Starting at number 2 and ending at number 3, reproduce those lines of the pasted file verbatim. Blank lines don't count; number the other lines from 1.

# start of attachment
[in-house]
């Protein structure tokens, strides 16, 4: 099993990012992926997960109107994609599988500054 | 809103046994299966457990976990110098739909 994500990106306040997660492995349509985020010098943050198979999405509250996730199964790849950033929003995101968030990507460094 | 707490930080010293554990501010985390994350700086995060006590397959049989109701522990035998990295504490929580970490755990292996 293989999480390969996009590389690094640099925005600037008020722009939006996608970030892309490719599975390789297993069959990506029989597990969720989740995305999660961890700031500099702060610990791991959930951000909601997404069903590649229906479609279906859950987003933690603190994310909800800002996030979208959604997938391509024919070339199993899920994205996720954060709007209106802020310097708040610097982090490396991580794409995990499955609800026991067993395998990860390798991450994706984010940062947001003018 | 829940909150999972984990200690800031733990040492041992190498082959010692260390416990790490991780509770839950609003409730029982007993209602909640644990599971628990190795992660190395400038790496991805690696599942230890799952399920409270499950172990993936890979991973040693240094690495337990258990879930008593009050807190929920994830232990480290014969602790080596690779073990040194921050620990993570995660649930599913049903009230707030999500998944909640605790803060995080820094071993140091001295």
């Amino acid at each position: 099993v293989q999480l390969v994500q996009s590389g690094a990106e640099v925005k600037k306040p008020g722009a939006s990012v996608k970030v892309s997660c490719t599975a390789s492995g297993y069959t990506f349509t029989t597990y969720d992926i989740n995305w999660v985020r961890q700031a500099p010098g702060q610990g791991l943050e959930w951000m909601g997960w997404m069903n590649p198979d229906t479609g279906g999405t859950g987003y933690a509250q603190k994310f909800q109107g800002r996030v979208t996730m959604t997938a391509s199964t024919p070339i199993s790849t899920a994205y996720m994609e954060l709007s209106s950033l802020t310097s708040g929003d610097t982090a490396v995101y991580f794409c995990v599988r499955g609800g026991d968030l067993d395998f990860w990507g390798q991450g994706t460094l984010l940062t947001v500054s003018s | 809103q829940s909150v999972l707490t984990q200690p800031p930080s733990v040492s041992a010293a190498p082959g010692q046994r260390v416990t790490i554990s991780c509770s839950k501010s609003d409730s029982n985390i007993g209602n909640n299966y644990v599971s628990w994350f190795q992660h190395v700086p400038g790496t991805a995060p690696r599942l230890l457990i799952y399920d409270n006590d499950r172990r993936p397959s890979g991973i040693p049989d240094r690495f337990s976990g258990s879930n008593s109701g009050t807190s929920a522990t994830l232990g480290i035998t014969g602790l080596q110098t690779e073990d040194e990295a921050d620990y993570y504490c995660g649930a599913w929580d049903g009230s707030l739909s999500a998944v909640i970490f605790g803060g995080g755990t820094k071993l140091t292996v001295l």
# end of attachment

């Protein structure tokens, strides 16, 4: 099993990012992926997960109107994609599988500054 | 809103046994299966457990976990110098739909 994500990106306040997660492995349509985020010098943050198979999405509250996730199964790849950033929003995101968030990507460094 | 707490930080010293554990501010985390994350700086995060006590397959049989109701522990035998990295504490929580970490755990292996 293989999480390969996009590389690094640099925005600037008020722009939006996608970030892309490719599975390789297993069959990506029989597990969720989740995305999660961890700031500099702060610990791991959930951000909601997404069903590649229906479609279906859950987003933690603190994310909800800002996030979208959604997938391509024919070339199993899920994205996720954060709007209106802020310097708040610097982090490396991580794409995990499955609800026991067993395998990860390798991450994706984010940062947001003018 | 829940909150999972984990200690800031733990040492041992190498082959010692260390416990790490991780509770839950609003409730029982007993209602909640644990599971628990190795992660190395400038790496991805690696599942230890799952399920409270499950172990993936890979991973040693240094690495337990258990879930008593009050807190929920994830232990480290014969602790080596690779073990040194921050620990993570995660649930599913049903009230707030999500998944909640605790803060995080820094071993140091001295």
């Amino acid at each position: 099993v293989q999480l390969v994500q996009s590389g690094a990106e640099v925005k600037k306040p008020g722009a939006s990012v996608k970030v892309s997660c490719t599975a390789s492995g297993y069959t990506f349509t029989t597990y969720d992926i989740n995305w999660v985020r961890q700031a500099p010098g702060q610990g791991l943050e959930w951000m909601g997960w997404m069903n590649p198979d229906t479609g279906g999405t859950g987003y933690a509250q603190k994310f909800q109107g800002r996030v979208t996730m959604t997938a391509s199964t024919p070339i199993s790849t899920a994205y996720m994609e954060l709007s209106s950033l802020t310097s708040g929003d610097t982090a490396v995101y991580f794409c995990v599988r499955g609800g026991d968030l067993d395998f990860w990507g390798q991450g994706t460094l984010l940062t947001v500054s003018s | 809103q829940s909150v999972l707490t984990q200690p800031p930080s733990v040492s041992a010293a190498p082959g010692q046994r260390v416990t790490i554990s991780c509770s839950k501010s609003d409730s029982n985390i007993g209602n909640n299966y644990v599971s628990w994350f190795q992660h190395v700086p400038g790496t991805a995060p690696r599942l230890l457990i799952y399920d409270n006590d499950r172990r993936p397959s890979g991973i040693p049989d240094r690495f337990s976990g258990s879930n008593s109701g009050t807190s929920a522990t994830l232990g480290i035998t014969g602790l080596q110098t690779e073990d040194e990295a921050d620990y993570y504490c995660g649930a599913w929580d049903g009230s707030l739909s999500a998944v909640i970490f605790g803060g995080g755990t820094k071993l140091t292996v001295l």